IBPS also calls for teachers to receive a “fair share” portion of the district’s unrestricted expenditures. The amount, recently set at 56.45 percent, is derived from state and district data, according to union documents, although no details are provided. How it works: In the fall, officials look back at the total amount spent on teacher compensation the past year to see whether it measured up. If it didn’t, teachers are owed the difference the following year. The fair share percentage is also applied to any new unrestricted money the district receives from the state.

The district estimates teachers are owed another 1 percent raise for last year, on top of the 2.5 percent they already received in 2013-14 and a 3 percent raise this school year.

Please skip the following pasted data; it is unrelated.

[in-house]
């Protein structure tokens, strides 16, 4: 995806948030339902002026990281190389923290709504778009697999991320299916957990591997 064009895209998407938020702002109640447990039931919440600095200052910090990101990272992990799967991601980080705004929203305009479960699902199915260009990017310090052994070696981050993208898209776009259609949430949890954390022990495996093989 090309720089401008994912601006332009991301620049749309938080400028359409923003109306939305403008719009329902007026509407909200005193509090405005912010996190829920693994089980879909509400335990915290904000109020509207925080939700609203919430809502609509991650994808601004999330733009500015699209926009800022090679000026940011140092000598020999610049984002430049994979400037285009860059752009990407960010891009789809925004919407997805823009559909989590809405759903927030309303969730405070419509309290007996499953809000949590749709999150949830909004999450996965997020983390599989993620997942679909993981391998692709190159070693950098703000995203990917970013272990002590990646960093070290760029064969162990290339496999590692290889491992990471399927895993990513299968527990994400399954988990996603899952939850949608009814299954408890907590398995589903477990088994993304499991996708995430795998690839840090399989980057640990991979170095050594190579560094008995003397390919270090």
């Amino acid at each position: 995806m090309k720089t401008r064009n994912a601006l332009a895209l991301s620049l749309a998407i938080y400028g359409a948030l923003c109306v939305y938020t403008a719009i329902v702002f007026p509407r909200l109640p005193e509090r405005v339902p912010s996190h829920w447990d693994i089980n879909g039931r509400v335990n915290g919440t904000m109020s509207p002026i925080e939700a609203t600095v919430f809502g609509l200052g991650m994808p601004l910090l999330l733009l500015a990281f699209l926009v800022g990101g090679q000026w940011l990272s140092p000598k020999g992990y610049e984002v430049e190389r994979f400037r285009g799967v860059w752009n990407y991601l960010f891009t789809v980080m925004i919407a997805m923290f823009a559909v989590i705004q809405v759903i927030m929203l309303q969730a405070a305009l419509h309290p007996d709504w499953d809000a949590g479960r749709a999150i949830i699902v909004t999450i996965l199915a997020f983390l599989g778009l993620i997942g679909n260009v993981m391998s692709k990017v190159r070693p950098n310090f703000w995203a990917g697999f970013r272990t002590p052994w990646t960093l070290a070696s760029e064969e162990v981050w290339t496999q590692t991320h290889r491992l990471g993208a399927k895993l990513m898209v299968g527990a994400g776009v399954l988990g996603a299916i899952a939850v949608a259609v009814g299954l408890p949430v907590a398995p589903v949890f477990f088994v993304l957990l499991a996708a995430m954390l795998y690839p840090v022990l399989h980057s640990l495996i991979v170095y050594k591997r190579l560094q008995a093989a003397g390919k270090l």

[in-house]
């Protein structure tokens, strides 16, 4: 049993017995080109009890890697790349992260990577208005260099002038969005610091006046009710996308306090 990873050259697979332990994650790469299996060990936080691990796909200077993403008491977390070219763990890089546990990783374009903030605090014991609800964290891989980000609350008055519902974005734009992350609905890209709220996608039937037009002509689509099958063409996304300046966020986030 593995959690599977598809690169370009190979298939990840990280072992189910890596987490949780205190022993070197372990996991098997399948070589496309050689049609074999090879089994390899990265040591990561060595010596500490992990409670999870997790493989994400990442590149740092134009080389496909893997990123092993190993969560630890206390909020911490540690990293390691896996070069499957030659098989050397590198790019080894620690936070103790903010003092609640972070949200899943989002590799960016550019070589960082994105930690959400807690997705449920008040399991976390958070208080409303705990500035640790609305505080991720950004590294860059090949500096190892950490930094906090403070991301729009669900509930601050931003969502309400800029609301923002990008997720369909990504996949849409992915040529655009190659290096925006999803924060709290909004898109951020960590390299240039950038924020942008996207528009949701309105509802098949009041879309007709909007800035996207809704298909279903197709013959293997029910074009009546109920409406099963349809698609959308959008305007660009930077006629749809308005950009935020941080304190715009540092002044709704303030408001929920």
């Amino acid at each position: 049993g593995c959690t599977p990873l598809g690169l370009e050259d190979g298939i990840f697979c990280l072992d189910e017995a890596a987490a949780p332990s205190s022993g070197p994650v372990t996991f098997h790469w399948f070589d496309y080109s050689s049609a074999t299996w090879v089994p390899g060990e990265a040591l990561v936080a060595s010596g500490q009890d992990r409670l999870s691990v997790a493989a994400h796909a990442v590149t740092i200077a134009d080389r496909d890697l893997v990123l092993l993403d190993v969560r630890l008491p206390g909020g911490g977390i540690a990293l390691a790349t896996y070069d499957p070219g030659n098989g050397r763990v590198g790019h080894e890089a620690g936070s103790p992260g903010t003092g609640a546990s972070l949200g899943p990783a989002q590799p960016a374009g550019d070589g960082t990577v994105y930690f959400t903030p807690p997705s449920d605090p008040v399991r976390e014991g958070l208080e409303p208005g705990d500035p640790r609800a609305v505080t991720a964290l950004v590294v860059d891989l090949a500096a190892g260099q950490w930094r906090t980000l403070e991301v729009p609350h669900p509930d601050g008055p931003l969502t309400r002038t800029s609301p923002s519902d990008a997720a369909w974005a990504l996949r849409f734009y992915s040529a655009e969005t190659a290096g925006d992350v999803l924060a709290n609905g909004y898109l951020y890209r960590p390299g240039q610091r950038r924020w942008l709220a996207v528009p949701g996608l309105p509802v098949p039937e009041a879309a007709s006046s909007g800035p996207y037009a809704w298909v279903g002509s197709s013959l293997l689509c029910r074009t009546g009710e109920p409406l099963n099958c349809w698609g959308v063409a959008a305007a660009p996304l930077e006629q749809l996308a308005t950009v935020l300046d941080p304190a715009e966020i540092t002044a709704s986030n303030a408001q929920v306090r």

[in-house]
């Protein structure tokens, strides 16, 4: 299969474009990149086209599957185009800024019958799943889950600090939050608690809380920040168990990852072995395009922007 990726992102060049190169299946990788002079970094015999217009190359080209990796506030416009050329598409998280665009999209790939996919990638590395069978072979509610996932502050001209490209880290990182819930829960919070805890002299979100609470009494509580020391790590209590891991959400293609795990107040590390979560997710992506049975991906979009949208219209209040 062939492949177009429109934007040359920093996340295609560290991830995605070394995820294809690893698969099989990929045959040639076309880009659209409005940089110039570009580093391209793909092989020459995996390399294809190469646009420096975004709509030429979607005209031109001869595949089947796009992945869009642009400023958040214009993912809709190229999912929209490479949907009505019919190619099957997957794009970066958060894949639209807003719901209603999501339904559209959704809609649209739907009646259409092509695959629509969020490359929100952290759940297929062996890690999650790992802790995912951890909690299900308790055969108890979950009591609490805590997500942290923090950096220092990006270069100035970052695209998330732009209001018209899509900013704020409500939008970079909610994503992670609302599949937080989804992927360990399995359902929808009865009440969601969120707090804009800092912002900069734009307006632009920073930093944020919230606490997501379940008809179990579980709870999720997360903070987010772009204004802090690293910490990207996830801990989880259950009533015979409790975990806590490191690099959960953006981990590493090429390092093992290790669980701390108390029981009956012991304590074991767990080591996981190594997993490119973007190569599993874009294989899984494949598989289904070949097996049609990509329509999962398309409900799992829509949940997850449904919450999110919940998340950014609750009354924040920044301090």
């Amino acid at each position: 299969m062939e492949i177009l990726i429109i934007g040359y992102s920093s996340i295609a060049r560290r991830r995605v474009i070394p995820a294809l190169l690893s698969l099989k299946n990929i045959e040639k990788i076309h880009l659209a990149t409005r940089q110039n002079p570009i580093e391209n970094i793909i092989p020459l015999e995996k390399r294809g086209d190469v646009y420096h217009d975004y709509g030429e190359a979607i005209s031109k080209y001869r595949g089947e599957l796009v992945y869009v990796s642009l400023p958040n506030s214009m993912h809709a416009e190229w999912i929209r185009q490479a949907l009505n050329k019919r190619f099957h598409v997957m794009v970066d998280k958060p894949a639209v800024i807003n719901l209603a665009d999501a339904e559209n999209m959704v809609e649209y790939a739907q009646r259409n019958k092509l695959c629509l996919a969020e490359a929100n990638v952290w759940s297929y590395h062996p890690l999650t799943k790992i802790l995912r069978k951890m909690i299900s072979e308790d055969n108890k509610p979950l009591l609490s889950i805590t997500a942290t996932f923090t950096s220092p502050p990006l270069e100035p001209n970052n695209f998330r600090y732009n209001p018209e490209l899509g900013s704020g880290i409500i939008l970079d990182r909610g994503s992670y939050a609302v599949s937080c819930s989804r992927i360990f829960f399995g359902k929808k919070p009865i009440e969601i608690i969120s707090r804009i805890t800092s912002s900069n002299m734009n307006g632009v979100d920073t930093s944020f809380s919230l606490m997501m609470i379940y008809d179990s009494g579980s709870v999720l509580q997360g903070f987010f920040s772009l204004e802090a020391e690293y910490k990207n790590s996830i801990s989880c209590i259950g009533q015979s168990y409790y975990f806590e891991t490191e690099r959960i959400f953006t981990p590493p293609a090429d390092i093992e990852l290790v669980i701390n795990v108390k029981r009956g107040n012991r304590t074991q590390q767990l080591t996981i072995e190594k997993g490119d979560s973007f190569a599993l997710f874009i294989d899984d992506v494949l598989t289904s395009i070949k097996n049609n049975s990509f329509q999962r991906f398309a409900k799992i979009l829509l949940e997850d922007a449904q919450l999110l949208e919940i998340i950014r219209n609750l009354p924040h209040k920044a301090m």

Smiley said she’s asking for raises this year for the district’s 1,600 teachers beyond the usual across-the-board raises because, “We have the money based on our formula.”

But other stakeholders want to see extra money spent on things other than teacher raises.

Nick Lombardo, a 12-year Poway school bus driver and president of the Poway Unified chapter of the local SEIU union, said he’s been pushing for better health coverage for 400 transportation, food, maintenance and custodial workers.

“When they are talking about equitable and fair, this is equitable and fair? They make two-thirds more than we do and their out-of-pocket is less than ours,” Lombardo said. “Things are just not equal and yet everybody is just a big happy family? Well no, we are not. We are tired of it. We are trying to make a living like anybody else.”

The IBPS process became a source of contention and confusion following recent revelations that the district has failed to follow state “sunshine” laws requiring it to publicize its negotiation efforts with the teachers.

Instead, annual teacher contract proposals bypassed public hearings for most of the last decade until final pacts were ready for board approval.

That angered another group of non-teaching employees, whose process did follow the rules.